Coach/Manager: "I am curious, is it the certification itself that you are most proud of? Or is it more the tenacity to stick with it despite all of the events and obstacles along the way that could have stopped you?"
Note the Coach/Manager didn’t just congratulate him on the certification. This is where most people start and stop. When the employee mentioned the ‘long hard journey’ and ‘lot of interruptions’ and other challenges, the Coach/Manager digs deeper to get what the employee is really most proud of as she defines it.
Employee: "I am really proud of sticking with it. Not everyone would be able to keep coming back after all the things I have experienced that might have stopped me. But I did it. I finished!"
Coach/Manager: "I admire your courage and your tenacity. Not everyone would be able to keep moving forward despite all of the hurdles that appeared in your path. It is inspiring. Congratulations."
The coach champions more the person and less the accomplishment of the certification. The path of development to get to the accomplishment itself is more important. In this case the coach is championing the character traits that the employee is most proud of – the tenacity or "stick with it-ness."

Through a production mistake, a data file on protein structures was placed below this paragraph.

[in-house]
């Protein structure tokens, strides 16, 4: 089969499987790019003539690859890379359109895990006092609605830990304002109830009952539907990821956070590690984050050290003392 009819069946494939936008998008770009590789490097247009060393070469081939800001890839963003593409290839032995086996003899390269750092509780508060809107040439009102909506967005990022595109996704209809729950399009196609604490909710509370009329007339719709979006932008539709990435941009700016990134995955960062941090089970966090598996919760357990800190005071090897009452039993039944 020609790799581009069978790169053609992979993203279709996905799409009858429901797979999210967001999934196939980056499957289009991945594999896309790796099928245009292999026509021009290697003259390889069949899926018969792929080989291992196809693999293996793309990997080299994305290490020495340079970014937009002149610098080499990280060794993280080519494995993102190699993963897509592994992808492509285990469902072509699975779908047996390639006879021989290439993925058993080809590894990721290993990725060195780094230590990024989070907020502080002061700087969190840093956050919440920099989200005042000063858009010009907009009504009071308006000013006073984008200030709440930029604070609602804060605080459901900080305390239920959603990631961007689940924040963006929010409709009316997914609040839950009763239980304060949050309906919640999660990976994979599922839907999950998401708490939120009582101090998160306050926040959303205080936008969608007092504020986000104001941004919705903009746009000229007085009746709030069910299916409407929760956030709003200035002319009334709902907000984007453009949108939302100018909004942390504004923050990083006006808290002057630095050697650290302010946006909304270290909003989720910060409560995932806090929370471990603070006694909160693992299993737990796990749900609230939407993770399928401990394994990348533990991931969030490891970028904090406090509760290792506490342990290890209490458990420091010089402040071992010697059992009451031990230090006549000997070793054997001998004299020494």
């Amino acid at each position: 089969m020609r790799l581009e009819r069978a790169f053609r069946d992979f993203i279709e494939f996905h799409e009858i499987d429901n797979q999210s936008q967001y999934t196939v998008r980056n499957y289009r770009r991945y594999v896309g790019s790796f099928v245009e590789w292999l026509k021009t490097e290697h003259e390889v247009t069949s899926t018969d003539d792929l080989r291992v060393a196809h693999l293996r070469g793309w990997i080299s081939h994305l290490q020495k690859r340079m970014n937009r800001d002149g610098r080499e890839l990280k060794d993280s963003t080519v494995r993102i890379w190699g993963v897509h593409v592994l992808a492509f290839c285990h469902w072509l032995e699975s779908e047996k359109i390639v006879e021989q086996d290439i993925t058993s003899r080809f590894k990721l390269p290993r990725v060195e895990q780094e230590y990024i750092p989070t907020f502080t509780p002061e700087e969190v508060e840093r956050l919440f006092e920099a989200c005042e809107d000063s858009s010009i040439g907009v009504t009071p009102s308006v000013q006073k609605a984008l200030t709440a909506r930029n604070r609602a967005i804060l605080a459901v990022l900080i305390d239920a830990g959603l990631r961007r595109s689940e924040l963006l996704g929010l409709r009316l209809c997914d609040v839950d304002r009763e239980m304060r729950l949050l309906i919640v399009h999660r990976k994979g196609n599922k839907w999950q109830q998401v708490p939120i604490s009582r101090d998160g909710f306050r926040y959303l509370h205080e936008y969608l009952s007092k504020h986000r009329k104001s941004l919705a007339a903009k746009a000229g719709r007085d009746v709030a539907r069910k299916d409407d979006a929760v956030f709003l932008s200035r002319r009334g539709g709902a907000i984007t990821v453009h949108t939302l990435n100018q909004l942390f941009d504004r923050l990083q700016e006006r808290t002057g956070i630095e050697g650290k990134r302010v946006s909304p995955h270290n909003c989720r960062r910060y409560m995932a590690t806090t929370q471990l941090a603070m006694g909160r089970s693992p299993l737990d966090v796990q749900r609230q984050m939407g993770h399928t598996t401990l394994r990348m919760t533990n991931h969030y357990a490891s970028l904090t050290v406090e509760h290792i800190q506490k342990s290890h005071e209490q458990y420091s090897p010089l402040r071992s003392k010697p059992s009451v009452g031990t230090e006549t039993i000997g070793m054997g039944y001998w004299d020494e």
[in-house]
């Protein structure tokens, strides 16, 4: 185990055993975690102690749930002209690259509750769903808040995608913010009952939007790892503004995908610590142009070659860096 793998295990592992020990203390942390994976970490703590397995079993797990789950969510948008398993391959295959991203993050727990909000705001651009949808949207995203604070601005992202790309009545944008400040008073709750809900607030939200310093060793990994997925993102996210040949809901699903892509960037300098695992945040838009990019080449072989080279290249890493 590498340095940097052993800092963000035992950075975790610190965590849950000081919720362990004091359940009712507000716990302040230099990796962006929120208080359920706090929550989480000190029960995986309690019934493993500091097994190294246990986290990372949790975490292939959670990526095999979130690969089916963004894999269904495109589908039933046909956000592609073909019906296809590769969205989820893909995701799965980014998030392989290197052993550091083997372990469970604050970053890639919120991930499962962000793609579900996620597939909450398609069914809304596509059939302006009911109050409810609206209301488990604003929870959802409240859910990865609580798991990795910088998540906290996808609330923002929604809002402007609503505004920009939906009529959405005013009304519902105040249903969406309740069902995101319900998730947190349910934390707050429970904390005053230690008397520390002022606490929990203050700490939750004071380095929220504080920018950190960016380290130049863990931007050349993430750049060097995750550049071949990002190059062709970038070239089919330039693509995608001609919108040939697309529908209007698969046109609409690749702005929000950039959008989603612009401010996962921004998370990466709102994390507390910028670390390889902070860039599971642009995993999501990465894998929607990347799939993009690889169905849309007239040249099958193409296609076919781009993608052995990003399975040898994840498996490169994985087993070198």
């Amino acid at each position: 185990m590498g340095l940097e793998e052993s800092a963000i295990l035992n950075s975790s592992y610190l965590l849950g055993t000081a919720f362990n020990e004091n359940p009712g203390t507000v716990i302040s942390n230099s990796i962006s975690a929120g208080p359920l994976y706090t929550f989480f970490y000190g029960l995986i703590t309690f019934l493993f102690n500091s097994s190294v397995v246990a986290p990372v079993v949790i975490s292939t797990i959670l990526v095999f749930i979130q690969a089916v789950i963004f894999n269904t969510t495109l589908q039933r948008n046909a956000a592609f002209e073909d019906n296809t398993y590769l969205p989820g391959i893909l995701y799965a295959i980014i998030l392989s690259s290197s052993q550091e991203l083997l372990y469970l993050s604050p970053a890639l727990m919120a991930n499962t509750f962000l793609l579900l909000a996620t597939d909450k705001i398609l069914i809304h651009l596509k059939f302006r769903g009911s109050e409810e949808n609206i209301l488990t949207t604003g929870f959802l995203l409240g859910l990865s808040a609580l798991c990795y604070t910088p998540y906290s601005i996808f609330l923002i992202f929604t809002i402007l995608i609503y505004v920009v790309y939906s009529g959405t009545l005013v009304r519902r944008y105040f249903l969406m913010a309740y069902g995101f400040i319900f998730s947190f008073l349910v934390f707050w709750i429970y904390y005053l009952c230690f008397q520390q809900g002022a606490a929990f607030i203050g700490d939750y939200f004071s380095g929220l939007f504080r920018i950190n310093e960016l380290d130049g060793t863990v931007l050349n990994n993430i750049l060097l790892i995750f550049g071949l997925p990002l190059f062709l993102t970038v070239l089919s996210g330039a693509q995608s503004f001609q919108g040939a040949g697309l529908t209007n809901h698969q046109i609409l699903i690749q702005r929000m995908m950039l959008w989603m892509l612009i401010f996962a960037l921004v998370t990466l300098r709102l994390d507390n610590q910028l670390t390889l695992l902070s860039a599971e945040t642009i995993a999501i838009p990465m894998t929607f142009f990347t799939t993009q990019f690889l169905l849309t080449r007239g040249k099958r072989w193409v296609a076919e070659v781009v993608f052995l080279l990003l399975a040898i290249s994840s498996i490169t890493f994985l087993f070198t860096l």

Scenario 2: Championing a Profound ‘Ah-ha’ Moment
Employee: "I had been delivering training classes once a week for about 8 months. For one particular student, I was having trouble getting what it was that she wasn’t understanding, but I kept listening. It is so challenging with so many learning styles. I finally ‘got it’ – what the puzzle pieces were that were missing and why she wasn’t connecting them together causing her gap in understanding. I observed how other more experienced teachers did this naturally. It was in that moment, I finally felt like I was successful in truly developing my teaching skills."
Coach/Manager: "What does it mean to you to have that gift of understanding the learning gap?"
She listed. She diagnosed. She was excited that she could do something and figure it out on her own. The coach is paraphrasing in her own words what she heard and wants to run it by her to see if there is a better way to phrase it.
Employee: "It means that I really can teach and I can help my students really progress forward!"
Coach/Manager: "There seems to be a moment in every teacher’s experience where they realize that all they have been trained to do, all the experience they have had, is finally coming together. They get it. Teaching is happening at the level you have always wanted it to happen. Is that what is happening for you?"
Employee: "Yes, it finally is! I really feel like a professional now!"